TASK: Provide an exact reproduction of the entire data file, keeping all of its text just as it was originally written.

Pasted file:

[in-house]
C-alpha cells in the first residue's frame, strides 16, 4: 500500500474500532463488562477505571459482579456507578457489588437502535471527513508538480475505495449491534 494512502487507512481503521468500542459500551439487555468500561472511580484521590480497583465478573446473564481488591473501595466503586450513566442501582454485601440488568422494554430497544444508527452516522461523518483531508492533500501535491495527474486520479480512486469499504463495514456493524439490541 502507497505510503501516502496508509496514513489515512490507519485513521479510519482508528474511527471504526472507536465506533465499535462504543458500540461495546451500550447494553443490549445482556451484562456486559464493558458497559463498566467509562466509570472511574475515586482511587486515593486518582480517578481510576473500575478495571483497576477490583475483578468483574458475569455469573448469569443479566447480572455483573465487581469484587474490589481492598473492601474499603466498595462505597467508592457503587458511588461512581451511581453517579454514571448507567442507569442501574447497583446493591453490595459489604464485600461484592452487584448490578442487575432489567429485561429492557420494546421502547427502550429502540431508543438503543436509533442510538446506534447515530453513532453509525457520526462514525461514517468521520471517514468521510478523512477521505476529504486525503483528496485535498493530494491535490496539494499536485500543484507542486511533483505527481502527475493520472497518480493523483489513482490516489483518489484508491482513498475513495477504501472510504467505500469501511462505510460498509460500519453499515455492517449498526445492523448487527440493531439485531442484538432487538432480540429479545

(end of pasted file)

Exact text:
[in-house]
C-alpha cells in the first residue's frame, strides 16, 4: 500500500474500532463488562477505571459482579456507578457489588437502535471527513508538480475505495449491534 494512502487507512481503521468500542459500551439487555468500561472511580484521590480497583465478573446473564481488591473501595466503586450513566442501582454485601440488568422494554430497544444508527452516522461523518483531508492533500501535491495527474486520479480512486469499504463495514456493524439490541 502507497505510503501516502496508509496514513489515512490507519485513521479510519482508528474511527471504526472507536465506533465499535462504543458500540461495546451500550447494553443490549445482556451484562456486559464493558458497559463498566467509562466509570472511574475515586482511587486515593486518582480517578481510576473500575478495571483497576477490583475483578468483574458475569455469573448469569443479566447480572455483573465487581469484587474490589481492598473492601474499603466498595462505597467508592457503587458511588461512581451511581453517579454514571448507567442507569442501574447497583446493591453490595459489604464485600461484592452487584448490578442487575432489567429485561429492557420494546421502547427502550429502540431508543438503543436509533442510538446506534447515530453513532453509525457520526462514525461514517468521520471517514468521510478523512477521505476529504486525503483528496485535498493530494491535490496539494499536485500543484507542486511533483505527481502527475493520472497518480493523483489513482490516489483518489484508491482513498475513495477504501472510504467505500469501511462505510460498509460500519453499515455492517449498526445492523448487527440493531439485531442484538432487538432480540429479545